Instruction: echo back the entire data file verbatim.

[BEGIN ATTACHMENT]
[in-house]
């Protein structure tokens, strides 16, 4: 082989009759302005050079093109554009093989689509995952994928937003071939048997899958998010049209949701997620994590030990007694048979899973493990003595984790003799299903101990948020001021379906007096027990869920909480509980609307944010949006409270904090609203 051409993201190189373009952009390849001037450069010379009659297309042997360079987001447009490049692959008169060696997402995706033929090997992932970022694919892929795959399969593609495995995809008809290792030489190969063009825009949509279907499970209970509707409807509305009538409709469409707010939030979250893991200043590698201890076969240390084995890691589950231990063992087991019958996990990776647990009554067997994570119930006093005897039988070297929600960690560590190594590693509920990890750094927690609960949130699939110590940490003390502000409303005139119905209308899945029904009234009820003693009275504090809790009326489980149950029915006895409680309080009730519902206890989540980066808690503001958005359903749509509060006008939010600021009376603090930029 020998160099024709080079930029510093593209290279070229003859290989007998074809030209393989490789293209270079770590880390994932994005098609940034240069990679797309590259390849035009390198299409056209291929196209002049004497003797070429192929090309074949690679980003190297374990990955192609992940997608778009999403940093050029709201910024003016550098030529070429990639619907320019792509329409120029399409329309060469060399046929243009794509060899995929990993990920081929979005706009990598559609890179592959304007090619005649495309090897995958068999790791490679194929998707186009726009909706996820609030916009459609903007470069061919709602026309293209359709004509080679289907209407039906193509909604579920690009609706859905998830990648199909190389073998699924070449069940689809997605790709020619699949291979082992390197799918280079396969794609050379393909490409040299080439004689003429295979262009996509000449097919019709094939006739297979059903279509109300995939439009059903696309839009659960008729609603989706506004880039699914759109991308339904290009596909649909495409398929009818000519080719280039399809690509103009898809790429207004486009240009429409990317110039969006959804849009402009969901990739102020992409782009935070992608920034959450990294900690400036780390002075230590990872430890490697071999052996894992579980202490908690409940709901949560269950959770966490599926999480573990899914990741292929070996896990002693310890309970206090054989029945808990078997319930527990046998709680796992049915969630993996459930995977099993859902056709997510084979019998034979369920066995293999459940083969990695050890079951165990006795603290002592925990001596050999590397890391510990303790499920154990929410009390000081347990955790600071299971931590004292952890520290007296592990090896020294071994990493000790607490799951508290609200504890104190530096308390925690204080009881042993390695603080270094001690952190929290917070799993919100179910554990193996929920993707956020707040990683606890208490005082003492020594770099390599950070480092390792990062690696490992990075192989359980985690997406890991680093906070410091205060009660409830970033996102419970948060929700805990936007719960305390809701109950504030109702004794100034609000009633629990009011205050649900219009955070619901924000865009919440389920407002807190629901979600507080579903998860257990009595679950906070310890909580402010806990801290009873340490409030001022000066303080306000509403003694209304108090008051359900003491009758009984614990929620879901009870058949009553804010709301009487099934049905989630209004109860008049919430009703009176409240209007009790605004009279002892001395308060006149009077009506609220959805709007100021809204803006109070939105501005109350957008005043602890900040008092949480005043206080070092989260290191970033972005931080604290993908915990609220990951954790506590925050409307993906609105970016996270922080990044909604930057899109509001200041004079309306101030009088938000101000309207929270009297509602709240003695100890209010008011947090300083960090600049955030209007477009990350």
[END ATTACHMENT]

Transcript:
[in-house]
């Protein structure tokens, strides 16, 4: 082989009759302005050079093109554009093989689509995952994928937003071939048997899958998010049209949701997620994590030990007694048979899973493990003595984790003799299903101990948020001021379906007096027990869920909480509980609307944010949006409270904090609203 051409993201190189373009952009390849001037450069010379009659297309042997360079987001447009490049692959008169060696997402995706033929090997992932970022694919892929795959399969593609495995995809008809290792030489190969063009825009949509279907499970209970509707409807509305009538409709469409707010939030979250893991200043590698201890076969240390084995890691589950231990063992087991019958996990990776647990009554067997994570119930006093005897039988070297929600960690560590190594590693509920990890750094927690609960949130699939110590940490003390502000409303005139119905209308899945029904009234009820003693009275504090809790009326489980149950029915006895409680309080009730519902206890989540980066808690503001958005359903749509509060006008939010600021009376603090930029 020998160099024709080079930029510093593209290279070229003859290989007998074809030209393989490789293209270079770590880390994932994005098609940034240069990679797309590259390849035009390198299409056209291929196209002049004497003797070429192929090309074949690679980003190297374990990955192609992940997608778009999403940093050029709201910024003016550098030529070429990639619907320019792509329409120029399409329309060469060399046929243009794509060899995929990993990920081929979005706009990598559609890179592959304007090619005649495309090897995958068999790791490679194929998707186009726009909706996820609030916009459609903007470069061919709602026309293209359709004509080679289907209407039906193509909604579920690009609706859905998830990648199909190389073998699924070449069940689809997605790709020619699949291979082992390197799918280079396969794609050379393909490409040299080439004689003429295979262009996509000449097919019709094939006739297979059903279509109300995939439009059903696309839009659960008729609603989706506004880039699914759109991308339904290009596909649909495409398929009818000519080719280039399809690509103009898809790429207004486009240009429409990317110039969006959804849009402009969901990739102020992409782009935070992608920034959450990294900690400036780390002075230590990872430890490697071999052996894992579980202490908690409940709901949560269950959770966490599926999480573990899914990741292929070996896990002693310890309970206090054989029945808990078997319930527990046998709680796992049915969630993996459930995977099993859902056709997510084979019998034979369920066995293999459940083969990695050890079951165990006795603290002592925990001596050999590397890391510990303790499920154990929410009390000081347990955790600071299971931590004292952890520290007296592990090896020294071994990493000790607490799951508290609200504890104190530096308390925690204080009881042993390695603080270094001690952190929290917070799993919100179910554990193996929920993707956020707040990683606890208490005082003492020594770099390599950070480092390792990062690696490992990075192989359980985690997406890991680093906070410091205060009660409830970033996102419970948060929700805990936007719960305390809701109950504030109702004794100034609000009633629990009011205050649900219009955070619901924000865009919440389920407002807190629901979600507080579903998860257990009595679950906070310890909580402010806990801290009873340490409030001022000066303080306000509403003694209304108090008051359900003491009758009984614990929620879901009870058949009553804010709301009487099934049905989630209004109860008049919430009703009176409240209007009790605004009279002892001395308060006149009077009506609220959805709007100021809204803006109070939105501005109350957008005043602890900040008092949480005043206080070092989260290191970033972005931080604290993908915990609220990951954790506590925050409307993906609105970016996270922080990044909604930057899109509001200041004079309306101030009088938000101000309207929270009297509602709240003695100890209010008011947090300083960090600049955030209007477009990350």